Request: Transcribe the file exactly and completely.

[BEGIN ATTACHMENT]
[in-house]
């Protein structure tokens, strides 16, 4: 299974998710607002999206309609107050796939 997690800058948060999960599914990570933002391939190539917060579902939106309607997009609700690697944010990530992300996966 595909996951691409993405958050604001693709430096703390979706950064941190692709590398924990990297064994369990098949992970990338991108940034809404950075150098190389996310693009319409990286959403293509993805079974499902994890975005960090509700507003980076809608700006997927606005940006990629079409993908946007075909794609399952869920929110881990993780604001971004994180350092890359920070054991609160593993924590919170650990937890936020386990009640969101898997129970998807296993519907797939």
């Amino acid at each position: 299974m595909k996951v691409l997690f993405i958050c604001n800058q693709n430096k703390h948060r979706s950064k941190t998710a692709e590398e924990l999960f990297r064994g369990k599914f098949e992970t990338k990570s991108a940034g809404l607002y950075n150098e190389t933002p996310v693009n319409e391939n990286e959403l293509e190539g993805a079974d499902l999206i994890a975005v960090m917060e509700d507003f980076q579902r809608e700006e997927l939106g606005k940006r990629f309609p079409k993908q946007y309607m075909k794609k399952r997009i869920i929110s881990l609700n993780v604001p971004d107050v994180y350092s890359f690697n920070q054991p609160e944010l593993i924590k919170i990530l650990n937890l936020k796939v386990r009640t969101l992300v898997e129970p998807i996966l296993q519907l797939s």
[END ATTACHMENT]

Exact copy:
[in-house]
């Protein structure tokens, strides 16, 4: 299974998710607002999206309609107050796939 997690800058948060999960599914990570933002391939190539917060579902939106309607997009609700690697944010990530992300996966 595909996951691409993405958050604001693709430096703390979706950064941190692709590398924990990297064994369990098949992970990338991108940034809404950075150098190389996310693009319409990286959403293509993805079974499902994890975005960090509700507003980076809608700006997927606005940006990629079409993908946007075909794609399952869920929110881990993780604001971004994180350092890359920070054991609160593993924590919170650990937890936020386990009640969101898997129970998807296993519907797939």
């Amino acid at each position: 299974m595909k996951v691409l997690f993405i958050c604001n800058q693709n430096k703390h948060r979706s950064k941190t998710a692709e590398e924990l999960f990297r064994g369990k599914f098949e992970t990338k990570s991108a940034g809404l607002y950075n150098e190389t933002p996310v693009n319409e391939n990286e959403l293509e190539g993805a079974d499902l999206i994890a975005v960090m917060e509700d507003f980076q579902r809608e700006e997927l939106g606005k940006r990629f309609p079409k993908q946007y309607m075909k794609k399952r997009i869920i929110s881990l609700n993780v604001p971004d107050v994180y350092s890359f690697n920070q054991p609160e944010l593993i924590k919170i990530l650990n937890l936020k796939v386990r009640t969101l992300v898997e129970p998807i996966l296993q519907l797939s």